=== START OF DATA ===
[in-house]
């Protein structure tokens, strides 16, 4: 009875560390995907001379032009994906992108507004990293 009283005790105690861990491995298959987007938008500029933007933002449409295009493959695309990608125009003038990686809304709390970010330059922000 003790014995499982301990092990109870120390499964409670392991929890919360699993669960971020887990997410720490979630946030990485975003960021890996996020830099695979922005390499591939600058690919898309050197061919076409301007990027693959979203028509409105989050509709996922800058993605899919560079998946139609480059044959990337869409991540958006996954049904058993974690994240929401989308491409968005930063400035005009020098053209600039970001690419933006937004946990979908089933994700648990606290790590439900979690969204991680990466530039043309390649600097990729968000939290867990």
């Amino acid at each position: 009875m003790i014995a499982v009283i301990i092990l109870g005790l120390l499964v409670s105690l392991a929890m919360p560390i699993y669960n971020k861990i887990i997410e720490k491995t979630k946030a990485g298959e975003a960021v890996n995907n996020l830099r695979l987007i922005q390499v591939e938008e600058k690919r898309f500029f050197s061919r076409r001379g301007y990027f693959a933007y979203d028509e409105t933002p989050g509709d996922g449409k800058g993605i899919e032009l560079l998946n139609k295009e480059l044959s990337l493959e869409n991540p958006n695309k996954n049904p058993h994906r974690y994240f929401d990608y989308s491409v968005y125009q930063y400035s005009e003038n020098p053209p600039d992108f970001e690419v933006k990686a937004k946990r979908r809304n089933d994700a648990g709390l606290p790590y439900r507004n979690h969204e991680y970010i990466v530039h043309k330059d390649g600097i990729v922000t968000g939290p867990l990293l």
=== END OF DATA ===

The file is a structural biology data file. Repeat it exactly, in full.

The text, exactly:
[in-house]
């Protein structure tokens, strides 16, 4: 009875560390995907001379032009994906992108507004990293 009283005790105690861990491995298959987007938008500029933007933002449409295009493959695309990608125009003038990686809304709390970010330059922000 003790014995499982301990092990109870120390499964409670392991929890919360699993669960971020887990997410720490979630946030990485975003960021890996996020830099695979922005390499591939600058690919898309050197061919076409301007990027693959979203028509409105989050509709996922800058993605899919560079998946139609480059044959990337869409991540958006996954049904058993974690994240929401989308491409968005930063400035005009020098053209600039970001690419933006937004946990979908089933994700648990606290790590439900979690969204991680990466530039043309390649600097990729968000939290867990």
């Amino acid at each position: 009875m003790i014995a499982v009283i301990i092990l109870g005790l120390l499964v409670s105690l392991a929890m919360p560390i699993y669960n971020k861990i887990i997410e720490k491995t979630k946030a990485g298959e975003a960021v890996n995907n996020l830099r695979l987007i922005q390499v591939e938008e600058k690919r898309f500029f050197s061919r076409r001379g301007y990027f693959a933007y979203d028509e409105t933002p989050g509709d996922g449409k800058g993605i899919e032009l560079l998946n139609k295009e480059l044959s990337l493959e869409n991540p958006n695309k996954n049904p058993h994906r974690y994240f929401d990608y989308s491409v968005y125009q930063y400035s005009e003038n020098p053209p600039d992108f970001e690419v933006k990686a937004k946990r979908r809304n089933d994700a648990g709390l606290p790590y439900r507004n979690h969204e991680y970010i990466v530039h043309k330059d390649g600097i990729v922000t968000g939290p867990l990293l």